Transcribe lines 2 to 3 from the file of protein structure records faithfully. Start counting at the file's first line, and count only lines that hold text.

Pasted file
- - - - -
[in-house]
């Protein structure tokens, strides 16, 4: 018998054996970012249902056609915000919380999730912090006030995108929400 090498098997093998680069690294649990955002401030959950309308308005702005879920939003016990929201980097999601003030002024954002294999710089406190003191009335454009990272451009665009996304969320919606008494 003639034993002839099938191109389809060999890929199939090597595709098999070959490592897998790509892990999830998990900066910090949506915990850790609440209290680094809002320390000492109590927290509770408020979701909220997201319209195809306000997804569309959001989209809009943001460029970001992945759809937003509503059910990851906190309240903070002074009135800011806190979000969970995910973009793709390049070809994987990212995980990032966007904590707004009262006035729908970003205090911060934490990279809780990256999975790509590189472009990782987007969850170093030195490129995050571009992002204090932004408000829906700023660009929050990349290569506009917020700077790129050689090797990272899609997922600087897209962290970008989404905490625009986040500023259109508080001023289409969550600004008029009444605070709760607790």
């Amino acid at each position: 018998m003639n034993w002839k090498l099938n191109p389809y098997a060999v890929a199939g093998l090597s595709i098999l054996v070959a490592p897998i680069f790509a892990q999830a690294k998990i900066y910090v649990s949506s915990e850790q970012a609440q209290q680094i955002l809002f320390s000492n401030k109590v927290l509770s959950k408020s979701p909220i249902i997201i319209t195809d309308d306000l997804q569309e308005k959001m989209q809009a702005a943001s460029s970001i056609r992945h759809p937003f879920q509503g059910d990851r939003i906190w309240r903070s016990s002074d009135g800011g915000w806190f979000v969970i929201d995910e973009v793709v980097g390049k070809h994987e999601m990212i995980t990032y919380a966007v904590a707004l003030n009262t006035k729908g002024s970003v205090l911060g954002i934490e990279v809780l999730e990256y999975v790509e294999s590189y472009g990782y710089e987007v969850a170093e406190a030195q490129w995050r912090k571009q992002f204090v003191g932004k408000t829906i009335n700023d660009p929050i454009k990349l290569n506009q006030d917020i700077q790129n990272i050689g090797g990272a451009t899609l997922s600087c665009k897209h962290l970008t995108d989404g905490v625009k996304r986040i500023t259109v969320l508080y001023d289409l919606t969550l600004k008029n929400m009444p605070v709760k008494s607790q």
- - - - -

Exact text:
């Protein structure tokens, strides 16, 4: 018998054996970012249902056609915000919380999730912090006030995108929400 090498098997093998680069690294649990955002401030959950309308308005702005879920939003016990929201980097999601003030002024954002294999710089406190003191009335454009990272451009665009996304969320919606008494 003639034993002839099938191109389809060999890929199939090597595709098999070959490592897998790509892990999830998990900066910090949506915990850790609440209290680094809002320390000492109590927290509770408020979701909220997201319209195809306000997804569309959001989209809009943001460029970001992945759809937003509503059910990851906190309240903070002074009135800011806190979000969970995910973009793709390049070809994987990212995980990032966007904590707004009262006035729908970003205090911060934490990279809780990256999975790509590189472009990782987007969850170093030195490129995050571009992002204090932004408000829906700023660009929050990349290569506009917020700077790129050689090797990272899609997922600087897209962290970008989404905490625009986040500023259109508080001023289409969550600004008029009444605070709760607790």
């Amino acid at each position: 018998m003639n034993w002839k090498l099938n191109p389809y098997a060999v890929a199939g093998l090597s595709i098999l054996v070959a490592p897998i680069f790509a892990q999830a690294k998990i900066y910090v649990s949506s915990e850790q970012a609440q209290q680094i955002l809002f320390s000492n401030k109590v927290l509770s959950k408020s979701p909220i249902i997201i319209t195809d309308d306000l997804q569309e308005k959001m989209q809009a702005a943001s460029s970001i056609r992945h759809p937003f879920q509503g059910d990851r939003i906190w309240r903070s016990s002074d009135g800011g915000w806190f979000v969970i929201d995910e973009v793709v980097g390049k070809h994987e999601m990212i995980t990032y919380a966007v904590a707004l003030n009262t006035k729908g002024s970003v205090l911060g954002i934490e990279v809780l999730e990256y999975v790509e294999s590189y472009g990782y710089e987007v969850a170093e406190a030195q490129w995050r912090k571009q992002f204090v003191g932004k408000t829906i009335n700023d660009p929050i454009k990349l290569n506009q006030d917020i700077q790129n990272i050689g090797g990272a451009t899609l997922s600087c665009k897209h962290l970008t995108d989404g905490v625009k996304r986040i500023t259109v969320l508080y001023d289409l919606t969550l600004k008029n929400m009444p605070v709760k008494s607790q």